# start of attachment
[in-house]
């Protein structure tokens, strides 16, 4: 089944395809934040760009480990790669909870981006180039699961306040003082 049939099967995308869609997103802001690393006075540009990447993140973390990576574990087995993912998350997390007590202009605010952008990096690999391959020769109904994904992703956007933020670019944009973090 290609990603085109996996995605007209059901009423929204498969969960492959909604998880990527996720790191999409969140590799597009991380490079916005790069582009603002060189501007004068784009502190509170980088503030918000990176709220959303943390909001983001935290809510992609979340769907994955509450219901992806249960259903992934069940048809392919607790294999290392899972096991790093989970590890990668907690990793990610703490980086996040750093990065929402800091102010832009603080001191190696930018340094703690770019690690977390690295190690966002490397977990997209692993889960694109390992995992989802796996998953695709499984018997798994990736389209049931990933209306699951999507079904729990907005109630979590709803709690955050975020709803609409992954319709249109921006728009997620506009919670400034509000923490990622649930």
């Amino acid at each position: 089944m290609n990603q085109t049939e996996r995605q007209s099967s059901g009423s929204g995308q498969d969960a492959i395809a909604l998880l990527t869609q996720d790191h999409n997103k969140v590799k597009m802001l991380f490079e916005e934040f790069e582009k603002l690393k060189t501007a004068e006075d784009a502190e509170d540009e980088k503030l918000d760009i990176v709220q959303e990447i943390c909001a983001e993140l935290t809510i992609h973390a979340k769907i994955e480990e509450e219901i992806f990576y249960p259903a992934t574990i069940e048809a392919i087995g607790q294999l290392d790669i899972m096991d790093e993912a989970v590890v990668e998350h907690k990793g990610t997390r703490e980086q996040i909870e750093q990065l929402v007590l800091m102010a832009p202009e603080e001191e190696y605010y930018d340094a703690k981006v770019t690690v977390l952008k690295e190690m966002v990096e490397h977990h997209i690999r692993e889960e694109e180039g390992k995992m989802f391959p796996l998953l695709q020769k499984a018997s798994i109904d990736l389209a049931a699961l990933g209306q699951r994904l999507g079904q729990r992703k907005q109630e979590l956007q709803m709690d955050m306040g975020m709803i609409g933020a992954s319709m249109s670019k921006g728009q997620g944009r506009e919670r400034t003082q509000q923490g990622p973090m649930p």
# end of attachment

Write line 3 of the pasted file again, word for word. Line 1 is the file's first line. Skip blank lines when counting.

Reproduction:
């Amino acid at each position: 089944m290609n990603q085109t049939e996996r995605q007209s099967s059901g009423s929204g995308q498969d969960a492959i395809a909604l998880l990527t869609q996720d790191h999409n997103k969140v590799k597009m802001l991380f490079e916005e934040f790069e582009k603002l690393k060189t501007a004068e006075d784009a502190e509170d540009e980088k503030l918000d760009i990176v709220q959303e990447i943390c909001a983001e993140l935290t809510i992609h973390a979340k769907i994955e480990e509450e219901i992806f990576y249960p259903a992934t574990i069940e048809a392919i087995g607790q294999l290392d790669i899972m096991d790093e993912a989970v590890v990668e998350h907690k990793g990610t997390r703490e980086q996040i909870e750093q990065l929402v007590l800091m102010a832009p202009e603080e001191e190696y605010y930018d340094a703690k981006v770019t690690v977390l952008k690295e190690m966002v990096e490397h977990h997209i690999r692993e889960e694109e180039g390992k995992m989802f391959p796996l998953l695709q020769k499984a018997s798994i109904d990736l389209a049931a699961l990933g209306q699951r994904l999507g079904q729990r992703k907005q109630e979590l956007q709803m709690d955050m306040g975020m709803i609409g933020a992954s319709m249109s670019k921006g728009q997620g944009r506009e919670r400034t003082q509000q923490g990622p973090m649930p």